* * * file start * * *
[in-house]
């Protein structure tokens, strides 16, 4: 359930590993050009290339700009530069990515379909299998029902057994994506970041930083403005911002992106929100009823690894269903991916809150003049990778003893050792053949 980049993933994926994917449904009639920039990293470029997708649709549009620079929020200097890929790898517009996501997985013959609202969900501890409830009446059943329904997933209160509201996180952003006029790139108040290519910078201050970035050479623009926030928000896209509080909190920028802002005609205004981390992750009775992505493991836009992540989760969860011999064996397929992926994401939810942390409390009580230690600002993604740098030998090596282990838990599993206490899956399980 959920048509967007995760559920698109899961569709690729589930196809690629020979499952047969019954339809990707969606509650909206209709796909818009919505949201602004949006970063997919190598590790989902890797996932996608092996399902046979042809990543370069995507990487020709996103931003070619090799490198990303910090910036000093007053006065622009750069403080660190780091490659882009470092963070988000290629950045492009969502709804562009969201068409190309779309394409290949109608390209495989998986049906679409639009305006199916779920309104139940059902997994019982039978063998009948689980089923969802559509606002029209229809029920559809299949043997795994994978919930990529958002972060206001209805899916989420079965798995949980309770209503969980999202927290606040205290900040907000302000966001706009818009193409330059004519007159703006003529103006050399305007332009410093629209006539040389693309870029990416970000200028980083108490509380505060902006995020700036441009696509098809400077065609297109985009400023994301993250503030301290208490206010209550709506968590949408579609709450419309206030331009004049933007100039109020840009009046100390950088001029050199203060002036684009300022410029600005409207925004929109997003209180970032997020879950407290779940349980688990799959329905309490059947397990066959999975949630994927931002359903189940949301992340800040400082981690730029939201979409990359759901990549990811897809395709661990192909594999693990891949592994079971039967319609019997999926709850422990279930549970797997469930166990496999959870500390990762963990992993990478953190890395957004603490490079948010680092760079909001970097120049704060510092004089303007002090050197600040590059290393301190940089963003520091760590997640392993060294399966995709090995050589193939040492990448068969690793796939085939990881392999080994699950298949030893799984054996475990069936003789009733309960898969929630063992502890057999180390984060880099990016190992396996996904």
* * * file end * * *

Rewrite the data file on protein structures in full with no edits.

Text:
[in-house]
């Protein structure tokens, strides 16, 4: 359930590993050009290339700009530069990515379909299998029902057994994506970041930083403005911002992106929100009823690894269903991916809150003049990778003893050792053949 980049993933994926994917449904009639920039990293470029997708649709549009620079929020200097890929790898517009996501997985013959609202969900501890409830009446059943329904997933209160509201996180952003006029790139108040290519910078201050970035050479623009926030928000896209509080909190920028802002005609205004981390992750009775992505493991836009992540989760969860011999064996397929992926994401939810942390409390009580230690600002993604740098030998090596282990838990599993206490899956399980 959920048509967007995760559920698109899961569709690729589930196809690629020979499952047969019954339809990707969606509650909206209709796909818009919505949201602004949006970063997919190598590790989902890797996932996608092996399902046979042809990543370069995507990487020709996103931003070619090799490198990303910090910036000093007053006065622009750069403080660190780091490659882009470092963070988000290629950045492009969502709804562009969201068409190309779309394409290949109608390209495989998986049906679409639009305006199916779920309104139940059902997994019982039978063998009948689980089923969802559509606002029209229809029920559809299949043997795994994978919930990529958002972060206001209805899916989420079965798995949980309770209503969980999202927290606040205290900040907000302000966001706009818009193409330059004519007159703006003529103006050399305007332009410093629209006539040389693309870029990416970000200028980083108490509380505060902006995020700036441009696509098809400077065609297109985009400023994301993250503030301290208490206010209550709506968590949408579609709450419309206030331009004049933007100039109020840009009046100390950088001029050199203060002036684009300022410029600005409207925004929109997003209180970032997020879950407290779940349980688990799959329905309490059947397990066959999975949630994927931002359903189940949301992340800040400082981690730029939201979409990359759901990549990811897809395709661990192909594999693990891949592994079971039967319609019997999926709850422990279930549970797997469930166990496999959870500390990762963990992993990478953190890395957004603490490079948010680092760079909001970097120049704060510092004089303007002090050197600040590059290393301190940089963003520091760590997640392993060294399966995709090995050589193939040492990448068969690793796939085939990881392999080994699950298949030893799984054996475990069936003789009733309960898969929630063992502890057999180390984060880099990016190992396996996904």